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- GDP (PPP):
- $329.2 billion
- 3.3% growth
- 3.9% 5-year compound annual growth
- $127,660 per capita
- Inflation (CPI):
- FDI Inflow:
Qatar’s economic freedom score is 72.6, making its economy the 29th freest in the 2018 Index. Its overall score has decreased by 0.5 point, with steep drops in the government spending and monetary freedom indicators outweighing higher scores for government integrity and investment freedom. Qatar is ranked 2nd among 14 countries in the Middle East and North Africa region, and its overall score is above the regional and world averages.
The June 2017 decision by fellow Gulf states and Egypt to shut down transport links to the peninsula has dampened Qatar’s growth prospects and dealt a serious blow to business sentiment. The boycott derails further fiscal consolidation. Now the government must increase subsidies to offset boycott-induced price increases faced by Qatari citizens and bolster public support for the regime. Deeper structural reforms and sounder management of public finances are critical to enhancing competitiveness in the longer term.
Once a poor British protectorate noted mainly for pearling, Qatar is an independent state with significant oil and natural gas revenues. Sheikh Tamim bin Hamad Al-Thani, in power since 2013, has emphasized domestic issues like health care and education. The government has largely avoided problems generated elsewhere by the Arab Spring uprisings but has been criticized for supporting radical Islamist groups. With more than 25 billion barrels in proven oil reserves and the world’s third-largest natural gas reserves, Qatar has also strengthened sectors like manufacturing, construction, and financial services. After winning its controversial bid to host the 2022 World Cup, the government expedited large infrastructure projects including roads, light rail transportation, a new port, stadiums, and other sporting facilities.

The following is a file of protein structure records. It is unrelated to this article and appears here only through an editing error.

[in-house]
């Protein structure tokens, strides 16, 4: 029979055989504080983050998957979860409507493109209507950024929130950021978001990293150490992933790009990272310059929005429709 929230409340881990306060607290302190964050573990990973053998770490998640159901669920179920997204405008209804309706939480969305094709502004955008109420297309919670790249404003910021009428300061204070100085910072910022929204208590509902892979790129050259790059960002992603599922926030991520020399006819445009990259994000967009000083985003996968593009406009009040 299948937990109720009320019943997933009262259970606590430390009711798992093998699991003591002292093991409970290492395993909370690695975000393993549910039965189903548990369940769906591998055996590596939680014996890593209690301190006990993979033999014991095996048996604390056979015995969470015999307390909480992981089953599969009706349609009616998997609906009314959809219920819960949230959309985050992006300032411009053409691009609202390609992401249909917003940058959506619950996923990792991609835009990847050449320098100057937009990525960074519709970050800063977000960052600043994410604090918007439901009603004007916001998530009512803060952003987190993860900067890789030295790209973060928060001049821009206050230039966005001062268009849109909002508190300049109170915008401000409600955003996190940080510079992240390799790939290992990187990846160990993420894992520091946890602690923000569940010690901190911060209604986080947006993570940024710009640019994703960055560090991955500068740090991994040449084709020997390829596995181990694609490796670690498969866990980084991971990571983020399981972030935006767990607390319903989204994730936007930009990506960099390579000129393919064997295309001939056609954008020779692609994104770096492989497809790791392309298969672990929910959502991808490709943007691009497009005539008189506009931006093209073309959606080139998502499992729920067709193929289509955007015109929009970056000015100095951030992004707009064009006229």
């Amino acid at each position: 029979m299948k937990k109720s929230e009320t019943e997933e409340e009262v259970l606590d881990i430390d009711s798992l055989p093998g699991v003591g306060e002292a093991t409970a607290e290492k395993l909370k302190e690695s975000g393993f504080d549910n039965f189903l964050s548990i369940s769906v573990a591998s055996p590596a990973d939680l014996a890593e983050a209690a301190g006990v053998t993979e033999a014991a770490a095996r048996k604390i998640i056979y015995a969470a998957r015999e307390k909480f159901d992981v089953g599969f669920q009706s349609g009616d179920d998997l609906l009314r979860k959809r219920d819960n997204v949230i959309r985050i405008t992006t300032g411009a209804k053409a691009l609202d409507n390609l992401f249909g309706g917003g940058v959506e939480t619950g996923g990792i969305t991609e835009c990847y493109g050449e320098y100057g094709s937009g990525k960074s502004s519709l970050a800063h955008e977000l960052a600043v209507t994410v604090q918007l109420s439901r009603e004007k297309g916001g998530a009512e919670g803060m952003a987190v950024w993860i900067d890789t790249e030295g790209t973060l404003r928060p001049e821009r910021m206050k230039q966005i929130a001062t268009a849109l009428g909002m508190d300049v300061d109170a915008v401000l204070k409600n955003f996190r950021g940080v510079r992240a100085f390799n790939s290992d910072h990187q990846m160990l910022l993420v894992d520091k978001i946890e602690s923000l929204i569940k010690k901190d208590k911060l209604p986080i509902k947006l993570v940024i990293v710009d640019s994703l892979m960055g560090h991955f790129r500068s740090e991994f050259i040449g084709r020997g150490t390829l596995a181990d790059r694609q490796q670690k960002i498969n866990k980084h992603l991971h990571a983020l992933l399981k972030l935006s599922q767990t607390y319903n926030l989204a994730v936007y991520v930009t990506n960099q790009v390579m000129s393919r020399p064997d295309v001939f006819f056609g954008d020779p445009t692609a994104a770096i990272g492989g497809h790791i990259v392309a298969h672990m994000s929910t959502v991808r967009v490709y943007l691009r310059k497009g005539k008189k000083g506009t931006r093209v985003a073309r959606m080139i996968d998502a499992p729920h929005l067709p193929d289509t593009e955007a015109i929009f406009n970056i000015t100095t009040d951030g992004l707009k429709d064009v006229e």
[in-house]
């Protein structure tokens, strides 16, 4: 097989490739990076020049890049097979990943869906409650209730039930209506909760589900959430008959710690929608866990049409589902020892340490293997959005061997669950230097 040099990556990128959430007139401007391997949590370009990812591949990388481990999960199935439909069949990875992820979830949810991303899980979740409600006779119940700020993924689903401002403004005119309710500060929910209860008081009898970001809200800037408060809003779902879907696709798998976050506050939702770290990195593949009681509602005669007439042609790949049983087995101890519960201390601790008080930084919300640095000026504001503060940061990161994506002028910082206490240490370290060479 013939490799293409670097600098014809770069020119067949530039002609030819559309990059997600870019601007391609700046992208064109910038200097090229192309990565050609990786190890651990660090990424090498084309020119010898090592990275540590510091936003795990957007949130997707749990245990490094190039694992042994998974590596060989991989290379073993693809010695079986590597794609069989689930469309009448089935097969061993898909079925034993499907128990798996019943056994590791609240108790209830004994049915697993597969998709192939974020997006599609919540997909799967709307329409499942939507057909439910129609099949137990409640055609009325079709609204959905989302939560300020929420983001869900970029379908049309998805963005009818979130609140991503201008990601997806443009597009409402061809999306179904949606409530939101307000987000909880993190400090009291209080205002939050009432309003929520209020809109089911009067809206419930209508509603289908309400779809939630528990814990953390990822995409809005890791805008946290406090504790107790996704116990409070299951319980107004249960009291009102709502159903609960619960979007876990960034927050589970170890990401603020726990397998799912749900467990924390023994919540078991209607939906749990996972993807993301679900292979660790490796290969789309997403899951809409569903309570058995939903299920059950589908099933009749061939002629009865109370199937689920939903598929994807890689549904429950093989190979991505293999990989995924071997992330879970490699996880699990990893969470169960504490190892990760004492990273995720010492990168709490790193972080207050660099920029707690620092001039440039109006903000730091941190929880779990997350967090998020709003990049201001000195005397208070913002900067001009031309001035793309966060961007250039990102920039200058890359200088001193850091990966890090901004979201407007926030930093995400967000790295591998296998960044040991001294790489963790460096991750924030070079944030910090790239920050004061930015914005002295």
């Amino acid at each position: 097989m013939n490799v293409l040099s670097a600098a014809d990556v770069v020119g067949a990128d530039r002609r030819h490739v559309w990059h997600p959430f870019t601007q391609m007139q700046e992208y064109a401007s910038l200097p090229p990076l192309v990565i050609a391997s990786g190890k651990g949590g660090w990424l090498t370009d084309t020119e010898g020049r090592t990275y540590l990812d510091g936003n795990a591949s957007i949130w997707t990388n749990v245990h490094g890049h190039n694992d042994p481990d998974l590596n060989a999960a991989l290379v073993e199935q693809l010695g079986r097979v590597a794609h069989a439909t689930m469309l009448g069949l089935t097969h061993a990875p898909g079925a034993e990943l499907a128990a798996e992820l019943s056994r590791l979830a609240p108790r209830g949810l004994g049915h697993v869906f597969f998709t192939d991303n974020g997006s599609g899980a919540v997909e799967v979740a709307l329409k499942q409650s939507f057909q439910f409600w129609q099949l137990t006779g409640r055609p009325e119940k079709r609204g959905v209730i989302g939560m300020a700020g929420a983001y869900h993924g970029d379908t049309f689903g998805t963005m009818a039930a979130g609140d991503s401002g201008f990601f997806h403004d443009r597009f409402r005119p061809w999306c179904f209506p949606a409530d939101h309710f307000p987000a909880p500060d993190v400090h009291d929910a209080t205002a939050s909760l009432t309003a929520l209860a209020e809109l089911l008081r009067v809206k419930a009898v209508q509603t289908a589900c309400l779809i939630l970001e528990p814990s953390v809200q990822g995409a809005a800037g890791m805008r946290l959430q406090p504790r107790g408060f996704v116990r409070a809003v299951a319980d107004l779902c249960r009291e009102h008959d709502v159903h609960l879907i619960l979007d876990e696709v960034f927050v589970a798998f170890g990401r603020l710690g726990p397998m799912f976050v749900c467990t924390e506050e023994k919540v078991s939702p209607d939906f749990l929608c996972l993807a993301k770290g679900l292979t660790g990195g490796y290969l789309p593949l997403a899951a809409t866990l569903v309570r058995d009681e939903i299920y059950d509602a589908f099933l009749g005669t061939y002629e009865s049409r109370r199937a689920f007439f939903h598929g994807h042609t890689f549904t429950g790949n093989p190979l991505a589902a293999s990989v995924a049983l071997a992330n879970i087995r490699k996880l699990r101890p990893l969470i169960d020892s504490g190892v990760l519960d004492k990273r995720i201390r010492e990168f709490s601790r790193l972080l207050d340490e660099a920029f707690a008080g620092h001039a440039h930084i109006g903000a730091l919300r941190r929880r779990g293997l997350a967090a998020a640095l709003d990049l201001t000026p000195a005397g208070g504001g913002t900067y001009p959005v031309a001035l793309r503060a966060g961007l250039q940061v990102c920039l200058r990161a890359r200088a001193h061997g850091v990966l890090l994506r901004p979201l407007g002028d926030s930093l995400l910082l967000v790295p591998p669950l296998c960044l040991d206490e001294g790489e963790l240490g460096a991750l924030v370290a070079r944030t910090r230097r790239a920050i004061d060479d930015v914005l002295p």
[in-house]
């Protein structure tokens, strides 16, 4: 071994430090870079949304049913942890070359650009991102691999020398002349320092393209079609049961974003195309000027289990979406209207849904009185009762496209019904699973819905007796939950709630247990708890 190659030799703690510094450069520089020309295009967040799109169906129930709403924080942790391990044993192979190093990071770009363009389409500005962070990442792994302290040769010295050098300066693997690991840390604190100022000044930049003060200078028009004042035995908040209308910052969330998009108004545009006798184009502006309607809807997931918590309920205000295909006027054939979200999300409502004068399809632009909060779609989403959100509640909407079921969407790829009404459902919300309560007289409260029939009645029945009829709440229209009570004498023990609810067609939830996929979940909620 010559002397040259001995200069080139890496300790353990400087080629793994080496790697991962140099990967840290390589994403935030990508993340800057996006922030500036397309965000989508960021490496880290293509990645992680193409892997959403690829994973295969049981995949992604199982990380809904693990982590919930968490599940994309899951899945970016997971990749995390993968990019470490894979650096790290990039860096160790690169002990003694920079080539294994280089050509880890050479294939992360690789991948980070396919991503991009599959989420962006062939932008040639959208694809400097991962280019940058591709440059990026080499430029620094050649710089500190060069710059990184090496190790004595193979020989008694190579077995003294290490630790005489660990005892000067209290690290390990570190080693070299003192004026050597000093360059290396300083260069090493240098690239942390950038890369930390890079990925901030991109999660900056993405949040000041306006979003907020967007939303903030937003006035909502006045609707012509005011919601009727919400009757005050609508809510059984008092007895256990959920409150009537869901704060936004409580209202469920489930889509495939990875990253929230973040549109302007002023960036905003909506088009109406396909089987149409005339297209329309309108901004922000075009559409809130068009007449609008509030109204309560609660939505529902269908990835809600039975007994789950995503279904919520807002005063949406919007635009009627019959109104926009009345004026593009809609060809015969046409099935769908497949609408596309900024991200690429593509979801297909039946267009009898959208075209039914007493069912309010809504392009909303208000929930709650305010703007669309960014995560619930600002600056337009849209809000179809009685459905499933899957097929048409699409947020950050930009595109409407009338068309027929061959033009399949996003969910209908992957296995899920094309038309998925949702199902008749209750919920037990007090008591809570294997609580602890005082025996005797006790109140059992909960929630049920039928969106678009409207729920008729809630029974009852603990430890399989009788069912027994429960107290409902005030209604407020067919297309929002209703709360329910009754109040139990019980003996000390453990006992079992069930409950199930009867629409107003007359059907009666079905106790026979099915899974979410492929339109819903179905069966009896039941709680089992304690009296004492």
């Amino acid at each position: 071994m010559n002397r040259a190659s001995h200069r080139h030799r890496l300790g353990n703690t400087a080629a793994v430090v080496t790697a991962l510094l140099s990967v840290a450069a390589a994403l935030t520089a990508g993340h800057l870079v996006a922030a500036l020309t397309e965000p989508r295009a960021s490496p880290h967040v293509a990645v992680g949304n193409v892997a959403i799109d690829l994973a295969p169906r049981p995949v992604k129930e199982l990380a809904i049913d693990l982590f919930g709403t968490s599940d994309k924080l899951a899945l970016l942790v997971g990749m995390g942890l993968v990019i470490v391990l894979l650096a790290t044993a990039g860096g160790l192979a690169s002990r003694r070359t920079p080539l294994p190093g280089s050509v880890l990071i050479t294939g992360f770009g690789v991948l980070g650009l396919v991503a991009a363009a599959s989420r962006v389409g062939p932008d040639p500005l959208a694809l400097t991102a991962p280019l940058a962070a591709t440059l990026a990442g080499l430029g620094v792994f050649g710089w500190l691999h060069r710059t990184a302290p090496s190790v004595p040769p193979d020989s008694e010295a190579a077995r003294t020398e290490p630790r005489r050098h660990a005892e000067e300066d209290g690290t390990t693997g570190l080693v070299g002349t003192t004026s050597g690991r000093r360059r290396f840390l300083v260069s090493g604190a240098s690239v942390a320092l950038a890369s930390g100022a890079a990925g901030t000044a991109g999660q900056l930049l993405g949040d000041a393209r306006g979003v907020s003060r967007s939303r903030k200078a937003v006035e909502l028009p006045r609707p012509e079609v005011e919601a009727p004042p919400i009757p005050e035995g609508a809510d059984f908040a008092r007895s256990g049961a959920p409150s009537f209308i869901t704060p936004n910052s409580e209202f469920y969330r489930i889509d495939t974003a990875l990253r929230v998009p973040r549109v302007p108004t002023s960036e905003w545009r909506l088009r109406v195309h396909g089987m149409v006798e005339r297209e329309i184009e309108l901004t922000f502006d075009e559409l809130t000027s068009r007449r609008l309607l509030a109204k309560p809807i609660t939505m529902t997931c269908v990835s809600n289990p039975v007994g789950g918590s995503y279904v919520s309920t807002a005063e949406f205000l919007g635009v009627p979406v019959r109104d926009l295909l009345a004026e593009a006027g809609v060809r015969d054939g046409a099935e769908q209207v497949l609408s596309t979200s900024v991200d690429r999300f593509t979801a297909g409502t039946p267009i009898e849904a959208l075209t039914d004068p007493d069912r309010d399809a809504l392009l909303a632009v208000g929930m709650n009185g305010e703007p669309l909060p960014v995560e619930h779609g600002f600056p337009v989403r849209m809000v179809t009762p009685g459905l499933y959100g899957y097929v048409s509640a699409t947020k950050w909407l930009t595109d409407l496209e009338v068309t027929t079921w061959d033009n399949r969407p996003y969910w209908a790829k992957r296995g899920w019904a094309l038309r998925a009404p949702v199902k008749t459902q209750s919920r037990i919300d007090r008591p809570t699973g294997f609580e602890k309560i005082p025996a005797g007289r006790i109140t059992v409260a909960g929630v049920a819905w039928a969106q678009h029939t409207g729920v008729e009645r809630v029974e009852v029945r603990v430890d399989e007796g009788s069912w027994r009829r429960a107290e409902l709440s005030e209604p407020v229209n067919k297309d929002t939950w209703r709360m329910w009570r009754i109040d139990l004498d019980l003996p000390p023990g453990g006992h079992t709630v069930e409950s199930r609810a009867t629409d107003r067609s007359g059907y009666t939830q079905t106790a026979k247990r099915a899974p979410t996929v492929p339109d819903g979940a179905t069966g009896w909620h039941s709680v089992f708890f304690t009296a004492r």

Qataris are permitted to own property, but noncitizens are generally barred from property ownership. The judicial system, which is not independent in practice, consists of Sharia (Islamic law) courts for family law and civil law courts for criminal, commercial, and civil cases. Decision-making authority is concentrated in the hands of the emir and his family. Critics complain of a lack of transparency in state procurement.
There is no income tax or domestic corporate tax. Foreign corporations operating in Qatar are subject to a flat 10 percent corporate rate. The overall tax burden equals 6.4 percent of total domestic income. Over the past three years, government spending has amounted to 36.4 percent of total output (GDP), and budget surpluses have averaged 5.6 percent of GDP. Public debt is equivalent to 47.6 percent of GDP.
Relatively streamlined regulations have simplified the processes for starting and operating businesses. Employment rules are fairly flexible. The labor force consists primarily of expatriate workers; in the private sector, foreigners are over 99 percent of the labor force. According to the Partnership for Open and Fair Skies, Qatar Airways received at least $491 million in government subsidies in 2017, while the government increased other subsidies because of the embargo.
Trade is significant for Qatar’s economy; the combined value of exports and imports equals 89 percent of GDP. The average applied tariff rate is 3.4 percent. Nontariff barriers impede some trade. Government openness to foreign investment is above average. The financial sector, in which the state continues to retain ownership, has undergone modernization. The stable banking sector remains competitive.